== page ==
The main goal of businesses, in the growing manufacturing economy, was to produce the most product at the cheapest price. With a large influx of desperate immigrants looking for jobs, companies were able to quickly capitalize on the rights of vain workers. Viewing as them as easily replaceable, owners were easily able to take advantage of the rights of workers and utilize them to their advantage. The desperation prevalent in those willing to take the jobs that nobody else wanted supplied labor to factories, often for a high price. Worker’s rights were often manipulated in the industries exemplified throughout The Jungle. However, readers at the time were not very concerned about the petty immigrants living on the lower rung of society. Rather, they cared about what affected them most: the condition of the meat they were eating-- and had been eating-- for years, that were produced by some of the very factories mentioned in Sinclair’s novel. For the majority of The Jungle’s readers, the fact that poor immigrants were being exploited was not bothersome. Instead, the fact that the food that readers had been eating for years contained the power to kill them seemed shocking, pushing the nation into a worried frenzy. Readers were disgusted by the facts they were reading, catalyzing the creation of administrations like the FDA. Thus, Sinclair’s purpose of writing The Jungle failed to bring readers to advocate for the rights of workers trapped in the low wages, unsafe working conditions, and long hours of meatpacking factories, but rather, succeeded in opening the country’s eyes to the meatpacking practices that went on behind closed doors and the establishment administrations to protect the public from these unscrupulous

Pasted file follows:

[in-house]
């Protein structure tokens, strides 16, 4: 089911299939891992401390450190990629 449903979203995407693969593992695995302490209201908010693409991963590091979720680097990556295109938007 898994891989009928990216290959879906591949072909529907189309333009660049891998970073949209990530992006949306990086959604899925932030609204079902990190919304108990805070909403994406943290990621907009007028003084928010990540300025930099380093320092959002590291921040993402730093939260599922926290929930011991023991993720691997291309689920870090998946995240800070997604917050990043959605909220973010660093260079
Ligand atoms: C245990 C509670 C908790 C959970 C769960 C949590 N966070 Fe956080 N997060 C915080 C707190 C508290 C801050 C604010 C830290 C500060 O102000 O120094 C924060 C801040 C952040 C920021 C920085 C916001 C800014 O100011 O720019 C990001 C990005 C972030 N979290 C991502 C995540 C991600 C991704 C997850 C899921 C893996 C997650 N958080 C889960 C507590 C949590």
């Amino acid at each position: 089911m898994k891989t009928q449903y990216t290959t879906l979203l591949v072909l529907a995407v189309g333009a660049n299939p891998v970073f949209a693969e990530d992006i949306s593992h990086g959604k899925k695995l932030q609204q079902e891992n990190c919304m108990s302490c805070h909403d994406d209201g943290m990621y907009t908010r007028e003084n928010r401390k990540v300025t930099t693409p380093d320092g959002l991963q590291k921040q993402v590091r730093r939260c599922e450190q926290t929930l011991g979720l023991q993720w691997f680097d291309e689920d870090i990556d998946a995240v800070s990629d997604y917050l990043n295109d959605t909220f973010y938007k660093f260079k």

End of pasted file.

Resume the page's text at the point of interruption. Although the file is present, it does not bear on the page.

When Upton Sinclair wrote the Jungle, a book about the terrible environment of the meat-packing factories in Chicago, he hoped to motivate reform in immigrant working conditions and promote socialism. Instead, what shocked readers the most was the sordid surroundings in which their future meals were prepared. Sinclair 's audience saw these conditions as a threat to themselves, and that energized reform in the meat-packing industry. What scared audiences the most was how real this threat was to their lives. As can be witnessed in the results of Sinclair 's crusade, the most effective propaganda is that which rouses the visceral survival instinct. Donald Trump, a notorious real estate mogul, is running for president on a platform that started